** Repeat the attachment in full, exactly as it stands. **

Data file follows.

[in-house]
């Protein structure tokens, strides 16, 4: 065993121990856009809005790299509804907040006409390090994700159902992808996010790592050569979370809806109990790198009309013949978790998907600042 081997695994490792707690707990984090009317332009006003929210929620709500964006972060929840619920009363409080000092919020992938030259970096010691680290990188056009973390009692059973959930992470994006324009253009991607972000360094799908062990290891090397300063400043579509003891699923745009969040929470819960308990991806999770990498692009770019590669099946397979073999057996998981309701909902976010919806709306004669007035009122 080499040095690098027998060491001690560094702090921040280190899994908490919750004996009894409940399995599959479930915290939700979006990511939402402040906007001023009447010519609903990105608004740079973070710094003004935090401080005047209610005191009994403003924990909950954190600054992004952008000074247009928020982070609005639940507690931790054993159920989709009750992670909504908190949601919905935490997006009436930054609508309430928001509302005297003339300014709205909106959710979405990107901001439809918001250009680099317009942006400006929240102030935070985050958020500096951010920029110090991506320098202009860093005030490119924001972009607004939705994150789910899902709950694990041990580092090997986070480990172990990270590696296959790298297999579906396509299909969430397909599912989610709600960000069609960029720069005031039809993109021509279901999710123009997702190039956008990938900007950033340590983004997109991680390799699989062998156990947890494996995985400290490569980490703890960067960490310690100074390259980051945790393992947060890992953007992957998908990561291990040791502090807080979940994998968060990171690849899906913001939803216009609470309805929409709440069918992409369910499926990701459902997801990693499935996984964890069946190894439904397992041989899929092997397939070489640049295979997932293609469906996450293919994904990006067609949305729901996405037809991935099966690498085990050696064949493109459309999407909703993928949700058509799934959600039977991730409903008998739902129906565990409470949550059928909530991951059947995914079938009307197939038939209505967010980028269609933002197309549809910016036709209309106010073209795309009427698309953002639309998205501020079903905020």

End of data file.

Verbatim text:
[in-house]
């Protein structure tokens, strides 16, 4: 065993121990856009809005790299509804907040006409390090994700159902992808996010790592050569979370809806109990790198009309013949978790998907600042 081997695994490792707690707990984090009317332009006003929210929620709500964006972060929840619920009363409080000092919020992938030259970096010691680290990188056009973390009692059973959930992470994006324009253009991607972000360094799908062990290891090397300063400043579509003891699923745009969040929470819960308990991806999770990498692009770019590669099946397979073999057996998981309701909902976010919806709306004669007035009122 080499040095690098027998060491001690560094702090921040280190899994908490919750004996009894409940399995599959479930915290939700979006990511939402402040906007001023009447010519609903990105608004740079973070710094003004935090401080005047209610005191009994403003924990909950954190600054992004952008000074247009928020982070609005639940507690931790054993159920989709009750992670909504908190949601919905935490997006009436930054609508309430928001509302005297003339300014709205909106959710979405990107901001439809918001250009680099317009942006400006929240102030935070985050958020500096951010920029110090991506320098202009860093005030490119924001972009607004939705994150789910899902709950694990041990580092090997986070480990172990990270590696296959790298297999579906396509299909969430397909599912989610709600960000069609960029720069005031039809993109021509279901999710123009997702190039956008990938900007950033340590983004997109991680390799699989062998156990947890494996995985400290490569980490703890960067960490310690100074390259980051945790393992947060890992953007992957998908990561291990040791502090807080979940994998968060990171690849899906913001939803216009609470309805929409709440069918992409369910499926990701459902997801990693499935996984964890069946190894439904397992041989899929092997397939070489640049295979997932293609469906996450293919994904990006067609949305729901996405037809991935099966690498085990050696064949493109459309999407909703993928949700058509799934959600039977991730409903008998739902129906565990409470949550059928909530991951059947995914079938009307197939038939209505967010980028269609933002197309549809910016036709209309106010073209795309009427698309953002639309998205501020079903905020």